To test these hypotheses, the researchers collected squash bees from 14 sites across Pennsylvania that varied in mean temperature, precipitation and soil texture. They measured individuals’ critical thermal maximum — the temperature above which an organism cannot function — as a proxy for heat tolerance and determined the relative intensities of three parasite groups: protozoan parasite trypanosomes, bacterial pathogen Spiroplasma apis and microsporidian parasite Vairimorpha apis.

bee with tongue out

A female squash bee is captured in a tube in Pennsylvania Furnace. Researchers collected bees from 14 sites across the state to evaluate how bee size, sex and parasite pressure interact with a variety of local climate conditions and soil characteristics. Credit: Laura Jones. All Rights Reserved.

The team found that body size, environmental temperature and parasite infection have context- and sex-dependent effects on heat tolerance in squash bees.

“Although both sexes showed a positive correlation between heat tolerance and size, male squash bees had a greater change in their critical thermal maximum per unit body mass than females, suggesting that there may be another biological trait influencing the impact of body mass on heat tolerance that differs between the sexes,” said study co-author Margarita López-Uribe, associate professor of entomology and Lorenzo L. Langstroth Early Career Professor in Penn State’s College of Agricultural Sciences.

The study indicated that average daily maximum temperature, precipitation and soil texture did not predict critical thermal maximum. However, the results did show that where average maximum temperatures were highest, the variation in heat tolerance among individuals was lower, suggesting that extreme temperatures were “filtering out” individuals with high and low critical thermal maximums, the researchers said.

“Many bee species can actively control their body temperature independently from ambient temperature conditions and thus potentially mitigate effects of temperature extremes,” said co-author Rudolf Schilder, associate professor of entomology and biology in the College of Agricultural Sciences and the Eberly College of Science. “But whether squash bees engage in such behavior is unknown.”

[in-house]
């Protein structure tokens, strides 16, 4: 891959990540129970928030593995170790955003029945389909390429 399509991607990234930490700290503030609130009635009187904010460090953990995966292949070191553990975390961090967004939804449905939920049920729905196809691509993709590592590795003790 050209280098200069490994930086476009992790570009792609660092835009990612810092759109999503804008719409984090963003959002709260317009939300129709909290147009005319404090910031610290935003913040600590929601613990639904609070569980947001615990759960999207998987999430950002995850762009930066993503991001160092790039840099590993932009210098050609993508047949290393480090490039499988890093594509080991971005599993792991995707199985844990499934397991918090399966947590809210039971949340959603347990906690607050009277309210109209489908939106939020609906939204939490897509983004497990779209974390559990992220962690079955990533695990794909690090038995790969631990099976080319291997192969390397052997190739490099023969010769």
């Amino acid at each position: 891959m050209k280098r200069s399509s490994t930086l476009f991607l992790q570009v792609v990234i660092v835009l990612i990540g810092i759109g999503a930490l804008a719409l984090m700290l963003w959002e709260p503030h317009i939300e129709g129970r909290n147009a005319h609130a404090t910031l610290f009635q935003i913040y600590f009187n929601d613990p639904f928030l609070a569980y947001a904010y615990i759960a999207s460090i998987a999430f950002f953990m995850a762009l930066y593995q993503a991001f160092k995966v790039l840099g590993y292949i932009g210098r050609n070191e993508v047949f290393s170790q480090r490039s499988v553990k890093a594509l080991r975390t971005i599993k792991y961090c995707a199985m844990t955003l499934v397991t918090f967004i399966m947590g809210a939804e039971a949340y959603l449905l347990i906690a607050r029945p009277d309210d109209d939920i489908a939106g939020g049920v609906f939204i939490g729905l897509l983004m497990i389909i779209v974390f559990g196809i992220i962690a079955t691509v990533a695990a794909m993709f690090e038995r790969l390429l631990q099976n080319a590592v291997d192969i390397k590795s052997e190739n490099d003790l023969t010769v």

Of the three parasites measured, only trypanosomes influenced heat tolerance — and only among female squash bees.

“This impact of parasite infection on female thermal tolerance is particularly concerning given that population growth depends on female fertility, and females are typically already less abundant than males,” López-Uribe said.

Overall, Jones said, the study contributes to growing evidence that small-bodied invertebrates’ ability to adapt or acclimate their heat tolerance to local climate conditions is limited and depends on several factors.

“Given this, it is critical to identify the populations that are at risk under future climate scenarios,” she said. “We suggest that future research assesses the thermal tolerances of populations across a species’ distribution to identify those that are most vulnerable to local extinction.”

Also on the research team at Penn State was Douglas Miller, research professor emeritus of geography in the College of Earth and Mineral Sciences.

The Pennsylvania Department of Agriculture, the U.S. Department of Agriculture’s National Institute of Food and Agriculture, and the U.S. National Science Foundation’s Graduate Research Fellowship Program supported this work.